Public documents and three people "familiar with the matter" say the Pentagon is studying Havana Syndrome from September 30 of last year to September 29 of this year. Such study includes exposing animals to horrific scientific and medical experiments, which were not previously reported.
News of this came out after the Office of the Director of National Intelligence (DNI) decided last week that there is no credible evidence that a foreign adversary is spreading Havana Syndrome as a weapon against the country. Despite this, the Pentagon is spending lots of taxpayer cash trying to figure it out (or so it claims).
Back in September, the U.S. Army awarded Wayne State University (WSU) a $750,000 grant to study the effects of RF waves on ferrets, which have brains similar to humans, according to information about the grant posted at USASpending.gov.
"The aim is to determine whether this exposure induces similar symptoms to those experienced by U.S. government personnel in Havana, Cuba, and China, the documents show," reported Politico about the investigation. "Symptoms have been described as severe headaches, temporary loss of hearing, vertigo and other problems similar to traumatic brain injury."
(Related: The Pentagon is running "biowarfare facilities" in Ukraine, according to Russia.)
The Department of Defense (DoD) is also reportedly testing RF frequency exposure on primates to look for any "anomalous health incidents" that might be linked to the outbreak of Havana Syndrome being observed in some U.S. government employees, most of whom presumably got "vaccinated" for the Wuhan coronavirus (Covid-19) in obedience to their masters.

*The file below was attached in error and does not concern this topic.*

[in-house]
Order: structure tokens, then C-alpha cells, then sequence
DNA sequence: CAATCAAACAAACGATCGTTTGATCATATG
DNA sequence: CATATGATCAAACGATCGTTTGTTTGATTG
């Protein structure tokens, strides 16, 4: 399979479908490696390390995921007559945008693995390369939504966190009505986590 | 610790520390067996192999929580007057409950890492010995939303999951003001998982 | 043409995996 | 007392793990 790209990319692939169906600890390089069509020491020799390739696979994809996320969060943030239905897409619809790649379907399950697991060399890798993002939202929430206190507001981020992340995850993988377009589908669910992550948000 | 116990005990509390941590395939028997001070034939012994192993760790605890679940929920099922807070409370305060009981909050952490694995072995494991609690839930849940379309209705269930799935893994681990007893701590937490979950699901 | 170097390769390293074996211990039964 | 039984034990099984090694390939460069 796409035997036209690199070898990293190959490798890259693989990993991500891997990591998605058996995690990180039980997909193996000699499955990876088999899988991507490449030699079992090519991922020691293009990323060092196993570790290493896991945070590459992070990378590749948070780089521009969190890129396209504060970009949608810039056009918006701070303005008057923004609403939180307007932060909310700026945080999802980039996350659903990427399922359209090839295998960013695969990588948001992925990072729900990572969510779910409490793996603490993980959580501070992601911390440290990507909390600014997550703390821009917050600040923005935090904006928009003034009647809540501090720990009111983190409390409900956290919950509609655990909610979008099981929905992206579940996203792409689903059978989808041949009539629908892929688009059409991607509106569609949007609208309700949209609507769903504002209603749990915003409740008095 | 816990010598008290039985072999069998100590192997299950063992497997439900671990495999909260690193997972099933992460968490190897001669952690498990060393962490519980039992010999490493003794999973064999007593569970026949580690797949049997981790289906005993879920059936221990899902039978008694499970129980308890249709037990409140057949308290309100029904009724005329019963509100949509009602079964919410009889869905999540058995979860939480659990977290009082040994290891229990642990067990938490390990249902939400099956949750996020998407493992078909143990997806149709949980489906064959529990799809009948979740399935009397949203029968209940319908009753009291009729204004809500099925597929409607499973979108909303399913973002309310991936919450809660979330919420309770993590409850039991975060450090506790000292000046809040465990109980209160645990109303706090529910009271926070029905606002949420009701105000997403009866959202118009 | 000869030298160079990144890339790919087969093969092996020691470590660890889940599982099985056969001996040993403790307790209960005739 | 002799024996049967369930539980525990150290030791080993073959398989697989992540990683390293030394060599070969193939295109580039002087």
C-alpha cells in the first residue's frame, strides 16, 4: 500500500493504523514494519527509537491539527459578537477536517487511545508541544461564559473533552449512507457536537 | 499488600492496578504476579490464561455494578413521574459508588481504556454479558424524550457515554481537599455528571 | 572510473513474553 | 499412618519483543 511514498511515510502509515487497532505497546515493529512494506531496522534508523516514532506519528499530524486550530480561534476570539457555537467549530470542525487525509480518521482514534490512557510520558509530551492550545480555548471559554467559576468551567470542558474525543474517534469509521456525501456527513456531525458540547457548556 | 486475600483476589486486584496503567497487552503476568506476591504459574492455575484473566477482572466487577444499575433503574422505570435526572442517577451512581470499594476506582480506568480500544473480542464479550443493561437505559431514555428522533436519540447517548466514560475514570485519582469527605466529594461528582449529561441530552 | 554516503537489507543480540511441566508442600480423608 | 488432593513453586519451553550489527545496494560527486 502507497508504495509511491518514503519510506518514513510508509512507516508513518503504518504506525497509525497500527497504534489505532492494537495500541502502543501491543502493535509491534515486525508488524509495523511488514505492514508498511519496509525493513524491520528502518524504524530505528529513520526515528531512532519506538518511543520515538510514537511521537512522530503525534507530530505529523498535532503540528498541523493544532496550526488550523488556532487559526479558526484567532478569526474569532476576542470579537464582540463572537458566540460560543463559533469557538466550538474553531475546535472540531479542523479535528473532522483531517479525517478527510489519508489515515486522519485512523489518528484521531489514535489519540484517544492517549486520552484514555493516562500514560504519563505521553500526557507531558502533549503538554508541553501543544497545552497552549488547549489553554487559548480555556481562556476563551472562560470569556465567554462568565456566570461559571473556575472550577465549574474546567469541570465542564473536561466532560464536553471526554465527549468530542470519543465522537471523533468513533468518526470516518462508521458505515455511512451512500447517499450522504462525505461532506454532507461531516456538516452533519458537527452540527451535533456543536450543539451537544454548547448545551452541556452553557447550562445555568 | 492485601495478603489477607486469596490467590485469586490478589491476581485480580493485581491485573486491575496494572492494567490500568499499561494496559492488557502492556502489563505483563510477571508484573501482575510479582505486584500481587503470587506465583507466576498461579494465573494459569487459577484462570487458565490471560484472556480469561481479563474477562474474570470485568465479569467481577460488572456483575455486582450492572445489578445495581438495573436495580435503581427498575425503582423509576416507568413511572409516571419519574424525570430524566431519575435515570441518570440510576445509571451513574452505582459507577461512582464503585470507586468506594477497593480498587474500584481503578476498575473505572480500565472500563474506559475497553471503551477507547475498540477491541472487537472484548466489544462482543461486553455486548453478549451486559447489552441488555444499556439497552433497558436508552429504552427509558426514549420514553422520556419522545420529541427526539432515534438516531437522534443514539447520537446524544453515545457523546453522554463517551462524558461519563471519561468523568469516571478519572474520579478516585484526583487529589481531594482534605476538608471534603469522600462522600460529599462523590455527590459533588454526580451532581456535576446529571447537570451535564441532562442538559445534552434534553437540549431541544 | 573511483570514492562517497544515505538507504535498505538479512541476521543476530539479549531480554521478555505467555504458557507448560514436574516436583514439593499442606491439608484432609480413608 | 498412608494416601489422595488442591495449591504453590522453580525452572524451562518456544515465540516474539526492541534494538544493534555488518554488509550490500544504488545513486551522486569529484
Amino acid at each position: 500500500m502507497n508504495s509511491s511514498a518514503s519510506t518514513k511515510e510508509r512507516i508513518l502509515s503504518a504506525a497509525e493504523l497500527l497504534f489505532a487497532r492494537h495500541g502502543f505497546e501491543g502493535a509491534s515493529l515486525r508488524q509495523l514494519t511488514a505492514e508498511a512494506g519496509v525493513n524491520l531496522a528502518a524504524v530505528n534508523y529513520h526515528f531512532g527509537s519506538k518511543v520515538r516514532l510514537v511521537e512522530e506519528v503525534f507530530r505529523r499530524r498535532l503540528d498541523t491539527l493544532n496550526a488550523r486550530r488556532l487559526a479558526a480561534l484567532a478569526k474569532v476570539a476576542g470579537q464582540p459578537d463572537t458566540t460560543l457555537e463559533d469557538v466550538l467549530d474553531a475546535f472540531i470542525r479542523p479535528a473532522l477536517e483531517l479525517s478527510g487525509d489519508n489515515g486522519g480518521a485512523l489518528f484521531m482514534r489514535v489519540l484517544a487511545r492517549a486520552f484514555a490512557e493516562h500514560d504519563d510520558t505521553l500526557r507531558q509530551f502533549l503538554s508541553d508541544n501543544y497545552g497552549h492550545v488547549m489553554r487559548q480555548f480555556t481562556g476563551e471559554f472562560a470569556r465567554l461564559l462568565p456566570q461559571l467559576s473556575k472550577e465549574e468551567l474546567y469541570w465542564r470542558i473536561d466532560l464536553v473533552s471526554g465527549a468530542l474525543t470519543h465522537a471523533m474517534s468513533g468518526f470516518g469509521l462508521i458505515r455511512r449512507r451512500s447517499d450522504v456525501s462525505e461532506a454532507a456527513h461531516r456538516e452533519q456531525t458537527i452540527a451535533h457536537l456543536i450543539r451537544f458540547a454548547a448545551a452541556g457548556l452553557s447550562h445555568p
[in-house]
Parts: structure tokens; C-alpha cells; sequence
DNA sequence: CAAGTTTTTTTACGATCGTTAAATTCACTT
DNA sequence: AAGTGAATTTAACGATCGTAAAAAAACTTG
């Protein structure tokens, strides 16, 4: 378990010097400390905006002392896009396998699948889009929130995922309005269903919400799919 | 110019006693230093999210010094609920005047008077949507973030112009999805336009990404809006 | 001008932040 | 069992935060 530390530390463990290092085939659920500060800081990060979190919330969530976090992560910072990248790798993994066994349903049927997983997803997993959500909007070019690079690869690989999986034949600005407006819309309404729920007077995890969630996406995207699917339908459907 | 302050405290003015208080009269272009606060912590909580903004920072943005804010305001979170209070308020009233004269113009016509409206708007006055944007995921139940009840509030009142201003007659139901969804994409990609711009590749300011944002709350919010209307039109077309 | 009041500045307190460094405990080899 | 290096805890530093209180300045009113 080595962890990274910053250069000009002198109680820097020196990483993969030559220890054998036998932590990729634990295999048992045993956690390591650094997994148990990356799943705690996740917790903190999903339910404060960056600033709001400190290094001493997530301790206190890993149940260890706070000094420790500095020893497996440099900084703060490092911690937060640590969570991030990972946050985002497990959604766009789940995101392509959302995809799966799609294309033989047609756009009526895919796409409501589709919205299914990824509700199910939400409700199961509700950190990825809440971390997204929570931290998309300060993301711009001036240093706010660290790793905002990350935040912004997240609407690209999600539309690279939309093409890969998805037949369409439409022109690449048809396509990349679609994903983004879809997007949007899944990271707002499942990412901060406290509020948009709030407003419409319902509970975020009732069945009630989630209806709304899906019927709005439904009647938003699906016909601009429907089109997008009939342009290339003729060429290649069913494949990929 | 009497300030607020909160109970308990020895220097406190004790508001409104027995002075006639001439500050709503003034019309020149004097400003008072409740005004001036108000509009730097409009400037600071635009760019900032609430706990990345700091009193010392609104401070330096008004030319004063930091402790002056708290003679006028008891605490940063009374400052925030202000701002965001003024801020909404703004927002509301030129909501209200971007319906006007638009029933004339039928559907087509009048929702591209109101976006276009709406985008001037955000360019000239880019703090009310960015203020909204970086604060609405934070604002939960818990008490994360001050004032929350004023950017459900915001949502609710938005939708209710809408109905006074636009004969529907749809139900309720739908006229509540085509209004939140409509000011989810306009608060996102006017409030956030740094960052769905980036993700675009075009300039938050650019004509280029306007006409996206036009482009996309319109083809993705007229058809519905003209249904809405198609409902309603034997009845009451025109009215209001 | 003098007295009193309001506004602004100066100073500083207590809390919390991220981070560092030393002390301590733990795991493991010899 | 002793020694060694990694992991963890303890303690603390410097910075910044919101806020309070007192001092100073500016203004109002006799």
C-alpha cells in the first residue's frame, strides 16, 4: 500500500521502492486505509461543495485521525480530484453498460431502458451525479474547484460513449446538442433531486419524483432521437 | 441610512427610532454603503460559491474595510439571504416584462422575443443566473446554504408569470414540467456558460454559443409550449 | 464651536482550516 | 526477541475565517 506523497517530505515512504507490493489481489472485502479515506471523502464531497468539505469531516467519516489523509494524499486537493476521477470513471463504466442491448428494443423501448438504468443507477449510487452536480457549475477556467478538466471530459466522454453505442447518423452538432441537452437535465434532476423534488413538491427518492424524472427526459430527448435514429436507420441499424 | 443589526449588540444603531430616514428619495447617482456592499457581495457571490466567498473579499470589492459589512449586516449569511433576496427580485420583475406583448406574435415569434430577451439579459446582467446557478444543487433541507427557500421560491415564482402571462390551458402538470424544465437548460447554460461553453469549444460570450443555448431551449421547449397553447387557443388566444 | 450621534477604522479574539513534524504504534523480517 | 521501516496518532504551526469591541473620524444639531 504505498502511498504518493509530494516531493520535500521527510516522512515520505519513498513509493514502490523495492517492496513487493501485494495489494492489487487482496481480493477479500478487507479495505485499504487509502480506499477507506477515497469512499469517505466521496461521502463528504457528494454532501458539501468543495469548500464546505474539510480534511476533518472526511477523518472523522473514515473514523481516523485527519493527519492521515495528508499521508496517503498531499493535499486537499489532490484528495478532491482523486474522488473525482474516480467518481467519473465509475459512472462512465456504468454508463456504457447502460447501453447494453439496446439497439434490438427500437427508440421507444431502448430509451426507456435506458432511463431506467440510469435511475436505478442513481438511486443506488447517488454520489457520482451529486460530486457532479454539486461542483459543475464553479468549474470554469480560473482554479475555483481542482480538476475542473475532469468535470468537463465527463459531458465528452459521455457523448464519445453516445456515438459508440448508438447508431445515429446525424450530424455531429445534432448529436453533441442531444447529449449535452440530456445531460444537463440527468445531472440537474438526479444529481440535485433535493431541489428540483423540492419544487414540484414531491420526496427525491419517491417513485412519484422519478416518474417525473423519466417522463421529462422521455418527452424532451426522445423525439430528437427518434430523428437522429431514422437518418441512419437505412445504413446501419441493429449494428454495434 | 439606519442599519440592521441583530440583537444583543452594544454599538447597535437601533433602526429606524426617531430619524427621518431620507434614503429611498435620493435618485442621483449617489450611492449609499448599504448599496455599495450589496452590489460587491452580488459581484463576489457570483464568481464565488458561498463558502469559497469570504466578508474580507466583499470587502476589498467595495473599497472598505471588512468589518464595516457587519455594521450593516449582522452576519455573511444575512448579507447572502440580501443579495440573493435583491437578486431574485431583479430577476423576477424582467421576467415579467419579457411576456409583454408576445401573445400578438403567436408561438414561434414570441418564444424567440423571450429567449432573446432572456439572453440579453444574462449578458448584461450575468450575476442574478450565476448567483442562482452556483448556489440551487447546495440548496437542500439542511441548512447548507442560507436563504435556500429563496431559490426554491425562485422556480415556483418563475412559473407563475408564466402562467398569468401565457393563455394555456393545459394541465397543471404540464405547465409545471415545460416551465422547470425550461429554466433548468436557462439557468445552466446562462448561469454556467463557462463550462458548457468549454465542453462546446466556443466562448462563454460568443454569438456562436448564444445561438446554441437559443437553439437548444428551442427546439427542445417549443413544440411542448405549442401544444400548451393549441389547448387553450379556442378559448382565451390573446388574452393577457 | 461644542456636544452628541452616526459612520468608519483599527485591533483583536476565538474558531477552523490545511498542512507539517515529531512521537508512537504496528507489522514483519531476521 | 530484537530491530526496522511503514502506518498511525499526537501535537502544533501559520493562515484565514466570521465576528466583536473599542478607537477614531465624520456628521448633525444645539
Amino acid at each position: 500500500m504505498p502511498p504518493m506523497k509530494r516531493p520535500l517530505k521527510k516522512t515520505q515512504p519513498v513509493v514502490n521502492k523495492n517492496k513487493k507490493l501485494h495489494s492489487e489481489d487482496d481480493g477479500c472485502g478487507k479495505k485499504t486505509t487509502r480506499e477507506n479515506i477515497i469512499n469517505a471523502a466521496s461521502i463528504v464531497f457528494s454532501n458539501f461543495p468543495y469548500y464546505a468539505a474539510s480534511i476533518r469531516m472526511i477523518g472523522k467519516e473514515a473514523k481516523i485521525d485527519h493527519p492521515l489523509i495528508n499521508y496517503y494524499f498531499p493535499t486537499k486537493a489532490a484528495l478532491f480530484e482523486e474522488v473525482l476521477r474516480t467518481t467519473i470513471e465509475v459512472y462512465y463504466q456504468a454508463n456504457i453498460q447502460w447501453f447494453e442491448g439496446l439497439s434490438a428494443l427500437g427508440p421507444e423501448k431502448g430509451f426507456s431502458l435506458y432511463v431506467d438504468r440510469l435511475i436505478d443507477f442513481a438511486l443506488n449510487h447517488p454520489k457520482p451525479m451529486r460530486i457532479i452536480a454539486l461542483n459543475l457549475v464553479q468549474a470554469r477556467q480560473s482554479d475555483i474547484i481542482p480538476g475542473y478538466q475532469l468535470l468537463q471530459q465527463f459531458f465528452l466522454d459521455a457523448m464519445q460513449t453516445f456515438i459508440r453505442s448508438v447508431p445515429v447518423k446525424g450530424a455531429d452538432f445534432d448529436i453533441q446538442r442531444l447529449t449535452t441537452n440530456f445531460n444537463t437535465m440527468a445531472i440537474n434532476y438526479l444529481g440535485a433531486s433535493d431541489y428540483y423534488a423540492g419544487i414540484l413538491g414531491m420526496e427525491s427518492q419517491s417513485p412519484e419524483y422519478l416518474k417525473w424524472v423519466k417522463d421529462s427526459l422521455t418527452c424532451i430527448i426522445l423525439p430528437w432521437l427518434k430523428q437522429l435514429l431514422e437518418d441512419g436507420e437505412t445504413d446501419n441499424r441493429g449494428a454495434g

DoD spokesman Lt. Cmdr. Tim Gorman confirmed the existence of the WSU grant, which will also fund collaborators from the University of Michigan who are helping to "develop and test a novel laboratory animal model to mimic mild concussive head injury."
"Behavioral, imaging, and histological studies will determine if the model is comparable to the abnormalities seen in humans following concussive head injury," Gorman explained. "The model may subsequently be used to test potential treatments to alleviate the deficits associated with traumatic brain injury."
Whether or not the DoD conducted such experiments on primates recently is unknown because Gorman did not reveal such information. Instead, he explained that under the direction of Congress, "DoD continues to address the challenges posed by AHI, including the causation, attribution, mitigation, identification and treatment for such incidents."
"Our foremost concern remains providing care to affected individuals – since the health and wellbeing of our personnel are our top priority," he added.
The Office of the DNI told Congress this week that the intelligence community continues to actively investigate the matter, focusing particularly "on a subset of priority cases for which it has not ruled out any cause, including the possibility that one or more foreign actors were involved."
Intelligence chief Avril Haines told lawmakers this week that she concurs with the intelligence community's overall assessment thus far, noting that the government continues to conduct research "on the [science and technology] side to determine causation" for Havana Syndrome.
People for the Ethical Treatment of Animals (PETA), meanwhile, is protesting the research as a cruel and unusual form of punishment for monkeys, who are receiving sometimes lethal doses of "pulsed microwave radiation."
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